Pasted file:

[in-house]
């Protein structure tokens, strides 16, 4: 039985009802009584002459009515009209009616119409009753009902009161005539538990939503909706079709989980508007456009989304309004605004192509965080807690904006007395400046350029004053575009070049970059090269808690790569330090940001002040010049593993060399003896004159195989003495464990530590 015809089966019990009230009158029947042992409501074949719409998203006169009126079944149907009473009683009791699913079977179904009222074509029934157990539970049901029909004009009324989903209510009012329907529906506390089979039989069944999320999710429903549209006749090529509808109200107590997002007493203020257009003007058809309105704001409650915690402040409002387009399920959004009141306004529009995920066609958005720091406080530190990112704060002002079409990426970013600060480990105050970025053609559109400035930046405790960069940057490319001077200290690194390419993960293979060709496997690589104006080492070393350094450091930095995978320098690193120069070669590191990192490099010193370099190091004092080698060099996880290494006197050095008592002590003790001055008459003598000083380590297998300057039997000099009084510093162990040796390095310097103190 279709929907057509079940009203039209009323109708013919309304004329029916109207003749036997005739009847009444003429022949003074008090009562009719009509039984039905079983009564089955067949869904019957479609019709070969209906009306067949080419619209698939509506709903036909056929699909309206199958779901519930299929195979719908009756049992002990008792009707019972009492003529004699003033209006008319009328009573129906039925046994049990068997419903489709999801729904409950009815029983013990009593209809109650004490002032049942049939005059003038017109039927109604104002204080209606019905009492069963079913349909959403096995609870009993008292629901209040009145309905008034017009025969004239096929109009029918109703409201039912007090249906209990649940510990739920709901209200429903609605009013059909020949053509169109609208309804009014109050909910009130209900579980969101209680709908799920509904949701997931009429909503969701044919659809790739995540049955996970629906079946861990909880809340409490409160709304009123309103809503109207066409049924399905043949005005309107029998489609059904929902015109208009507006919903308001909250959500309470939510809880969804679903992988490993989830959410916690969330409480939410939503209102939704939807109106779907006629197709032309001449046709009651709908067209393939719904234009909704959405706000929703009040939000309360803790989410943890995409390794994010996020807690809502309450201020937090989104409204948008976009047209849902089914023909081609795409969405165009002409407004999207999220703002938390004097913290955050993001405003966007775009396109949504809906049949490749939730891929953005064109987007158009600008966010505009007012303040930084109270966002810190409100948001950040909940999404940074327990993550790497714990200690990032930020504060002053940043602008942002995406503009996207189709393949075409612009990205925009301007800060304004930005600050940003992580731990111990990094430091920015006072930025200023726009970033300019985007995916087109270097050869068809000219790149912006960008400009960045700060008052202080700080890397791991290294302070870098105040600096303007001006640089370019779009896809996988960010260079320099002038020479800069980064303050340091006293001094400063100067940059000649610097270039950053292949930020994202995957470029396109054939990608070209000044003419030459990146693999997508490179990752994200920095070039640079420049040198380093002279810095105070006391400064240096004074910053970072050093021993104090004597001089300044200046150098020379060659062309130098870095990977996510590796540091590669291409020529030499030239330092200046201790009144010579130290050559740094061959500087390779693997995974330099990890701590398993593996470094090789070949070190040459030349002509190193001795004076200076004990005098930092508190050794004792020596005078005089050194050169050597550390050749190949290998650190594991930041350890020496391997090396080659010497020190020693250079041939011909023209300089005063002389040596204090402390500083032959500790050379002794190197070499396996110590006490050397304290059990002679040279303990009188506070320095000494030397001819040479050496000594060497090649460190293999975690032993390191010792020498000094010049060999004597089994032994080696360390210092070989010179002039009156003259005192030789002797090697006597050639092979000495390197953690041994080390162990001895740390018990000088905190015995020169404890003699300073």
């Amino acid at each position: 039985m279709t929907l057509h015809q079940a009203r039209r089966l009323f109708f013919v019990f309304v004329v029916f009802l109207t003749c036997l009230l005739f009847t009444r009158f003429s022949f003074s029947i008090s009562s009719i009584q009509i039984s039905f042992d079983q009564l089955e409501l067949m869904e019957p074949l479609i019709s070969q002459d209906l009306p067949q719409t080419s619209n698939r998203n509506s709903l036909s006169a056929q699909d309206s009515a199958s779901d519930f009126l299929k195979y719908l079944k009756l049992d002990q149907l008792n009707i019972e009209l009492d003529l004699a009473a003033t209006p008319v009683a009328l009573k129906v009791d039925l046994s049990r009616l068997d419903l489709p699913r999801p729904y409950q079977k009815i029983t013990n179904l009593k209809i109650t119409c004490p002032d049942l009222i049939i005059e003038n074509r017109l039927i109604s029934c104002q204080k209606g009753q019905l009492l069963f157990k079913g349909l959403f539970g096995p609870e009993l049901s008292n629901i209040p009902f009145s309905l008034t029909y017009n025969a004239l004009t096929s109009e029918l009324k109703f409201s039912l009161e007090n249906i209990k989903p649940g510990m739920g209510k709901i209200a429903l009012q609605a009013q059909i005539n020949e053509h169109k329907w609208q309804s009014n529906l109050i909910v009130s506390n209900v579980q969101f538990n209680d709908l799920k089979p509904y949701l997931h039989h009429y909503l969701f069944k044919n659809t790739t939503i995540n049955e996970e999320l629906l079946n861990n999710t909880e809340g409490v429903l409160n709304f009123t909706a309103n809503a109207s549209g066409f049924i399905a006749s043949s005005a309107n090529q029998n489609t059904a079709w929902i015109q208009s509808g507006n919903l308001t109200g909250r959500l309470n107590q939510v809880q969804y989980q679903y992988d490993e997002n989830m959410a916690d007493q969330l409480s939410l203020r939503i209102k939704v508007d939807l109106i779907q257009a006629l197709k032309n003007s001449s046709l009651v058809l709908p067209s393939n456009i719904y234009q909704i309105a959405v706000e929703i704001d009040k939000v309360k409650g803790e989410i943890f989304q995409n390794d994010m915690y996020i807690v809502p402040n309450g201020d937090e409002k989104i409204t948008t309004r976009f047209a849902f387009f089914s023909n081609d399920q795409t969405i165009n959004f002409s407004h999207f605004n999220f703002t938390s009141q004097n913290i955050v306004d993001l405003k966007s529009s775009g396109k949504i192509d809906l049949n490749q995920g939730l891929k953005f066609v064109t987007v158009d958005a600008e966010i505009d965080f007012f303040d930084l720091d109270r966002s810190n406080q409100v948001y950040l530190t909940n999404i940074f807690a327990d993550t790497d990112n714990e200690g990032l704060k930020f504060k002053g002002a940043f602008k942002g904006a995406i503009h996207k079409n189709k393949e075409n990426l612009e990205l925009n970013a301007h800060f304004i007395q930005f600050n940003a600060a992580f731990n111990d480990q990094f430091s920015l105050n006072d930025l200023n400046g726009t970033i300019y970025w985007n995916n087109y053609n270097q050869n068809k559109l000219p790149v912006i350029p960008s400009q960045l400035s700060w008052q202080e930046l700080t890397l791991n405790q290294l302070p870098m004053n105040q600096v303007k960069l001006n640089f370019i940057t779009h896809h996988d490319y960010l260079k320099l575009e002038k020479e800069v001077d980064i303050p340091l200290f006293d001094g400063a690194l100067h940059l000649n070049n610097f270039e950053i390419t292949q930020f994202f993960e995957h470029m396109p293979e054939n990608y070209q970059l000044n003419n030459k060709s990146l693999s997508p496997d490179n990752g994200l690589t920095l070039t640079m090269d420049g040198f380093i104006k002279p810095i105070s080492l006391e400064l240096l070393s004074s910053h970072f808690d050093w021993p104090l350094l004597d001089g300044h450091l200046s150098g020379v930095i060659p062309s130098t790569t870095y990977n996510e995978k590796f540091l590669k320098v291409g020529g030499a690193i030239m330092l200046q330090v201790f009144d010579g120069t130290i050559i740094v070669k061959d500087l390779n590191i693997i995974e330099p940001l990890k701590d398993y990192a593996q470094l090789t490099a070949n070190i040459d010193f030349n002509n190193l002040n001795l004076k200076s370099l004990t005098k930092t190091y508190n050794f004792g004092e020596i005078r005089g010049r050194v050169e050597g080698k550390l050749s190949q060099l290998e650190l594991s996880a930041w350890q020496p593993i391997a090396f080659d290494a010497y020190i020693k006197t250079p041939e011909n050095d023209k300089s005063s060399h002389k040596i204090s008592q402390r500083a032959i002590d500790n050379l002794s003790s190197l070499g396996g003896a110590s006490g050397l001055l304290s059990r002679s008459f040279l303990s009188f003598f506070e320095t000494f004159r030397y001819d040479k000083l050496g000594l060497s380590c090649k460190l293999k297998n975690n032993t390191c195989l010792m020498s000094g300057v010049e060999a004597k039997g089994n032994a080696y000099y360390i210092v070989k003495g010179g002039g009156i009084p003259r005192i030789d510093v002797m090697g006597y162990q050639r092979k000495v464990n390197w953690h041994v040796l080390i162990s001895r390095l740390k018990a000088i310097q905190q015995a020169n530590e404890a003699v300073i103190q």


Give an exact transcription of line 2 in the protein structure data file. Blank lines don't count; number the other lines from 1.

């Protein structure tokens, strides 16, 4: 039985009802009584002459009515009209009616119409009753009902009161005539538990939503909706079709989980508007456009989304309004605004192509965080807690904006007395400046350029004053575009070049970059090269808690790569330090940001002040010049593993060399003896004159195989003495464990530590 015809089966019990009230009158029947042992409501074949719409998203006169009126079944149907009473009683009791699913079977179904009222074509029934157990539970049901029909004009009324989903209510009012329907529906506390089979039989069944999320999710429903549209006749090529509808109200107590997002007493203020257009003007058809309105704001409650915690402040409002387009399920959004009141306004529009995920066609958005720091406080530190990112704060002002079409990426970013600060480990105050970025053609559109400035930046405790960069940057490319001077200290690194390419993960293979060709496997690589104006080492070393350094450091930095995978320098690193120069070669590191990192490099010193370099190091004092080698060099996880290494006197050095008592002590003790001055008459003598000083380590297998300057039997000099009084510093162990040796390095310097103190 279709929907057509079940009203039209009323109708013919309304004329029916109207003749036997005739009847009444003429022949003074008090009562009719009509039984039905079983009564089955067949869904019957479609019709070969209906009306067949080419619209698939509506709903036909056929699909309206199958779901519930299929195979719908009756049992002990008792009707019972009492003529004699003033209006008319009328009573129906039925046994049990068997419903489709999801729904409950009815029983013990009593209809109650004490002032049942049939005059003038017109039927109604104002204080209606019905009492069963079913349909959403096995609870009993008292629901209040009145309905008034017009025969004239096929109009029918109703409201039912007090249906209990649940510990739920709901209200429903609605009013059909020949053509169109609208309804009014109050909910009130209900579980969101209680709908799920509904949701997931009429909503969701044919659809790739995540049955996970629906079946861990909880809340409490409160709304009123309103809503109207066409049924399905043949005005309107029998489609059904929902015109208009507006919903308001909250959500309470939510809880969804679903992988490993989830959410916690969330409480939410939503209102939704939807109106779907006629197709032309001449046709009651709908067209393939719904234009909704959405706000929703009040939000309360803790989410943890995409390794994010996020807690809502309450201020937090989104409204948008976009047209849902089914023909081609795409969405165009002409407004999207999220703002938390004097913290955050993001405003966007775009396109949504809906049949490749939730891929953005064109987007158009600008966010505009007012303040930084109270966002810190409100948001950040909940999404940074327990993550790497714990200690990032930020504060002053940043602008942002995406503009996207189709393949075409612009990205925009301007800060304004930005600050940003992580731990111990990094430091920015006072930025200023726009970033300019985007995916087109270097050869068809000219790149912006960008400009960045700060008052202080700080890397791991290294302070870098105040600096303007001006640089370019779009896809996988960010260079320099002038020479800069980064303050340091006293001094400063100067940059000649610097270039950053292949930020994202995957470029396109054939990608070209000044003419030459990146693999997508490179990752994200920095070039640079420049040198380093002279810095105070006391400064240096004074910053970072050093021993104090004597001089300044200046150098020379060659062309130098870095990977996510590796540091590669291409020529030499030239330092200046201790009144010579130290050559740094061959500087390779693997995974330099990890701590398993593996470094090789070949070190040459030349002509190193001795004076200076004990005098930092508190050794004792020596005078005089050194050169050597550390050749190949290998650190594991930041350890020496391997090396080659010497020190020693250079041939011909023209300089005063002389040596204090402390500083032959500790050379002794190197070499396996110590006490050397304290059990002679040279303990009188506070320095000494030397001819040479050496000594060497090649460190293999975690032993390191010792020498000094010049060999004597089994032994080696360390210092070989010179002039009156003259005192030789002797090697006597050639092979000495390197953690041994080390162990001895740390018990000088905190015995020169404890003699300073």